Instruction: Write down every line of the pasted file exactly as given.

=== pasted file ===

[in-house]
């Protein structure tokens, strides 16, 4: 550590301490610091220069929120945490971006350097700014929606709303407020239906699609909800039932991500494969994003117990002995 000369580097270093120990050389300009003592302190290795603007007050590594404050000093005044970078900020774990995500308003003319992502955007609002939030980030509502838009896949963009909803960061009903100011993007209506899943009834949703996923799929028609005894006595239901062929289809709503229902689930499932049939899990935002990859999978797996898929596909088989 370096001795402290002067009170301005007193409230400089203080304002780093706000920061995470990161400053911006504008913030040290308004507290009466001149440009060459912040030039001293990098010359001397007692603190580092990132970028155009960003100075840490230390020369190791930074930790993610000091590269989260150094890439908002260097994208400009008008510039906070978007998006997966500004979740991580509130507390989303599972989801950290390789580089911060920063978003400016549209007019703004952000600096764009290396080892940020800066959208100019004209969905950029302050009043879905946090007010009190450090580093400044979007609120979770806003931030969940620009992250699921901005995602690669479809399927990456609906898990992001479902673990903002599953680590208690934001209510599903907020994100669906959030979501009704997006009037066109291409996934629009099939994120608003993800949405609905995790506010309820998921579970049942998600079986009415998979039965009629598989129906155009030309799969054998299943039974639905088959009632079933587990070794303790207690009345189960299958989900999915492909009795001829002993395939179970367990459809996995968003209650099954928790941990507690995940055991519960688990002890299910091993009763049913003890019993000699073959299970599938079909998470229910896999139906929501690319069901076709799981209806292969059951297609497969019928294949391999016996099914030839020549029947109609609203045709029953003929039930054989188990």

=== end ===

[in-house]
């Protein structure tokens, strides 16, 4: 550590301490610091220069929120945490971006350097700014929606709303407020239906699609909800039932991500494969994003117990002995 000369580097270093120990050389300009003592302190290795603007007050590594404050000093005044970078900020774990995500308003003319992502955007609002939030980030509502838009896949963009909803960061009903100011993007209506899943009834949703996923799929028609005894006595239901062929289809709503229902689930499932049939899990935002990859999978797996898929596909088989 370096001795402290002067009170301005007193409230400089203080304002780093706000920061995470990161400053911006504008913030040290308004507290009466001149440009060459912040030039001293990098010359001397007692603190580092990132970028155009960003100075840490230390020369190791930074930790993610000091590269989260150094890439908002260097994208400009008008510039906070978007998006997966500004979740991580509130507390989303599972989801950290390789580089911060920063978003400016549209007019703004952000600096764009290396080892940020800066959208100019004209969905950029302050009043879905946090007010009190450090580093400044979007609120979770806003931030969940620009992250699921901005995602690669479809399927990456609906898990992001479902673990903002599953680590208690934001209510599903907020994100669906959030979501009704997006009037066109291409996934629009099939994120608003993800949405609905995790506010309820998921579970049942998600079986009415998979039965009629598989129906155009030309799969054998299943039974639905088959009632079933587990070794303790207690009345189960299958989900999915492909009795001829002993395939179970367990459809996995968003209650099954928790941990507690995940055991519960688990002890299910091993009763049913003890019993000699073959299970599938079909998470229910896999139906929501690319069901076709799981209806292969059951297609497969019928294949391999016996099914030839020549029947109609609203045709029953003929039930054989188990």